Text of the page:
It often seems that modern music is strictly divided into two categories. There is music for surface enjoyment, like dancing and partying; then, there is music rife with meaning, meant to elicit an emotional response. And, the general rule continues, music nowadays is divided along genre lines: there is pop music, dance music, electronic music; then, there is indie music, folk, avant-garde. Electronic music especially is too often defined by its vapidity; it serves its purpose through its mindlessness.
That is, of course, a consummately untrue statement, and none proves that so definitely as Crystal Castles. In their third album, “Crystal Castles,” singer Alice Glass and producer Ethan Kath use tools that frequently power shallow dance songs to instead craft powerful emotional landscapes. Unfortunately, however, Crystal Castles do ultimately fall into the trap of their genre: while a few tracks are extraordinarily moving, others lack emotional power and seemingly blend together in their instrumentation and structure. Though these tracks are still danceable, for a duo as nuanced as Crystal Castles they are failures.
The opening track, “Plague,” seems at first quite strong. Its powerful, driven choruses, bolstered by the repeated declaration “I am the plague,” provide the album with its initial momentum; the more subdued bass-drum beat on the verses allow Glass’ shrieking vocals and lyrics to come through distinctly and lend a haunting quality promised by an album with track titles like “Wrath of God,” “Pale Flesh,” and “Child I Will Hurt You.” Whatever meaning “Plague” is able to convey, however, is rendered far less potent when its eerie qualities continue rather unbroken into the next track, “Kerosene.” The synthesizers and drums attack in the same stuttering, aggressive pattern, and the breathy vocals dominate the verses in both tracks.
The similar qualities of these two tracks would not necessarily be fatal if the pattern ended there. Yet “Wrath of God” continues to uphold the status quo of “Kerosene” and “Plague.” The track alternates between the same driven choruses and subdued interludes, and it seems to reuse the distorted, high-pitched vocal squiggles of “Kerosene.” The ultimate result is an emotional plateau.
Fortunately, the album is not without distinct successes. The most particular of these is “Sad Eyes,” paradoxically one of the most upbeat songs on the album. What is particularly impressive about “Sad Eyes” is that despite its upbeat nature it still manages to convey a distinct sense of melancholy. The rapid, consistent beat forms the backdrop to a clear, minor key synth motif and Glass’s emotive voice. “Sad Eyes” succeeds in conveying a deep sadness and single-handedly redeems the failure of the album’s beginning.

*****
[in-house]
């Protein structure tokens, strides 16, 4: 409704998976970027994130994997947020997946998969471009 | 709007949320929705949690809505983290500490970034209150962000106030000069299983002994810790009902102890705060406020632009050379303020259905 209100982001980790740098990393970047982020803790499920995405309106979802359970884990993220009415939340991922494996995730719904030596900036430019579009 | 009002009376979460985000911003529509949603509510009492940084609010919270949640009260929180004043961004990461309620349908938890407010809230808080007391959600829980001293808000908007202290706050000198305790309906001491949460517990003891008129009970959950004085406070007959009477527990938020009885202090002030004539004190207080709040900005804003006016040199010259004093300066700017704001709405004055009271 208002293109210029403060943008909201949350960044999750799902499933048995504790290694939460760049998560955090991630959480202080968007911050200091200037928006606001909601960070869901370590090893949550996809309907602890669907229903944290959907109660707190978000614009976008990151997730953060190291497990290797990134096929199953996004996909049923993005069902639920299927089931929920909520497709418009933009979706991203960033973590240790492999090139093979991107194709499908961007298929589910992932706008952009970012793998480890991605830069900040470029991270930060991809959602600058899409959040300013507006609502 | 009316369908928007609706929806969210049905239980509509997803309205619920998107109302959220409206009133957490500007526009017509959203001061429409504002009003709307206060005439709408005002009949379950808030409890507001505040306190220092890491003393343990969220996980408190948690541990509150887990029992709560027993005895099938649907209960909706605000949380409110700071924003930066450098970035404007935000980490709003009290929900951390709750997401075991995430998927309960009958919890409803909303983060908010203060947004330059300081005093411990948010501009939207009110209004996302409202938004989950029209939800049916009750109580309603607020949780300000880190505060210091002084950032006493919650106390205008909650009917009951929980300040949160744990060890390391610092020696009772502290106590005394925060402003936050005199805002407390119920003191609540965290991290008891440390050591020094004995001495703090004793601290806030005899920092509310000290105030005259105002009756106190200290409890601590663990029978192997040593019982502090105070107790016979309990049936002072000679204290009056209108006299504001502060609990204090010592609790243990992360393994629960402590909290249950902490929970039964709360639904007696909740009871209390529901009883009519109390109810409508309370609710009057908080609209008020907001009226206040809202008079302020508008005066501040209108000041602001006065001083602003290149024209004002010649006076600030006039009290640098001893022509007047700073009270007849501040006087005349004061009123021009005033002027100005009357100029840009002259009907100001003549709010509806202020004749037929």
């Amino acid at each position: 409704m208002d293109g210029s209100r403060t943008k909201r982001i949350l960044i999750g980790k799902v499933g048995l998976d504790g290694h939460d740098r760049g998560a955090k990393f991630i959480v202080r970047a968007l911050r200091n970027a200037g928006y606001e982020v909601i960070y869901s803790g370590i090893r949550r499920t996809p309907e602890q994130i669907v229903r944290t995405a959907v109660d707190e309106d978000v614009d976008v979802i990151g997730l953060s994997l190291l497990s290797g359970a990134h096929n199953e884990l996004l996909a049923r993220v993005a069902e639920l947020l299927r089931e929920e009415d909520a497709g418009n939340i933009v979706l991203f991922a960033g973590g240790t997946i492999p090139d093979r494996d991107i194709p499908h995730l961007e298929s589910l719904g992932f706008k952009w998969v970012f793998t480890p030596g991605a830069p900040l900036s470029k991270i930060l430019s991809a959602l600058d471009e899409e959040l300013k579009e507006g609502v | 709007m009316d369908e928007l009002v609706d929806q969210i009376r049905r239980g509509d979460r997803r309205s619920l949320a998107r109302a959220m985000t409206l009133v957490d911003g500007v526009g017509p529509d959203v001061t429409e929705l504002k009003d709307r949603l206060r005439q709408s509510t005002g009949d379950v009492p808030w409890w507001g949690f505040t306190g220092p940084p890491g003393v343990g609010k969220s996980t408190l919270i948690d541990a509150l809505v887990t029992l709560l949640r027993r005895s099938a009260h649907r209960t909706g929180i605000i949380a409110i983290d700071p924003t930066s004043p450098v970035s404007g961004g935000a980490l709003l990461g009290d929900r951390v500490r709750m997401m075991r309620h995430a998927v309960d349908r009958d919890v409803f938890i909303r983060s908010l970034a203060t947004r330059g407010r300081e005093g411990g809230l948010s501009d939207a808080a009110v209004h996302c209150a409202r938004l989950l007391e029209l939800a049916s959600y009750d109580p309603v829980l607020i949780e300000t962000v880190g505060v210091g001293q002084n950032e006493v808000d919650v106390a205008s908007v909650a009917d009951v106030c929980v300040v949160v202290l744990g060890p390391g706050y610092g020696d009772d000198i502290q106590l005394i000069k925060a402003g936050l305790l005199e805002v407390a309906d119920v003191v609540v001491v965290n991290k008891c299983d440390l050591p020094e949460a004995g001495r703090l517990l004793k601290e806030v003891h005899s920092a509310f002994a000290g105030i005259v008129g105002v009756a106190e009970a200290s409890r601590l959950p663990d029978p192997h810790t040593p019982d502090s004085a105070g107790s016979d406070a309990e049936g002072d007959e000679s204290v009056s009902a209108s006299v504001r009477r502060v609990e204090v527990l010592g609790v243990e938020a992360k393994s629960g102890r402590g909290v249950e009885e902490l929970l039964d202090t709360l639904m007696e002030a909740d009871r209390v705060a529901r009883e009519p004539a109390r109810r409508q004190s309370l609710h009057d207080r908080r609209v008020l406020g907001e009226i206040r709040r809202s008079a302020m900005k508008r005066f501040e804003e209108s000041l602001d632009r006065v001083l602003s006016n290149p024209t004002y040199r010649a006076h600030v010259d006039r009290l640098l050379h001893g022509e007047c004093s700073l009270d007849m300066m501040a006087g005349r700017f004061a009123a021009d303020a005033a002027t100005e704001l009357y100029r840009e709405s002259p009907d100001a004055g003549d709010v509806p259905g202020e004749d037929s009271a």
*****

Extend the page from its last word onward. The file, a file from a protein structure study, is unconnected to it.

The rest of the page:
“Crystal Castles” also shines as a whole in some respects, particularly through the way the duo welds beautiful lyrics and vocal distortion together in order to increase the songs’ emotional impact. The lyrics to “Transgender” are often difficult to discern, but Glass’s sensual delivery, combined with Kath’s production tricks, make them potent and enjoyable. In lines like, “Will you ever preserve / Will you ever exhume / Will you watch petals shed from flowers in bloom,” Glass plays skillfully with the sound of the words themselves. This technique is arguably one of the greatest strengths of the album.
Crystal Castles is a group in an inherently difficult position: they are stylistically very much electronic, yet their music consistently transcends the stereotypical notion of genre. Thus, when they produce stereotypical electronic music, they have failed. Unfortunately, for a significant portion of their new album, Crystal Castles do just that: while the first few tracks on the album are catchy, they lack the extra emotional dimension that is so crucial to their success. The album, however, is by no means an unmitigated failure: the successes are truly successes and demonstrate what electronic music may accomplish.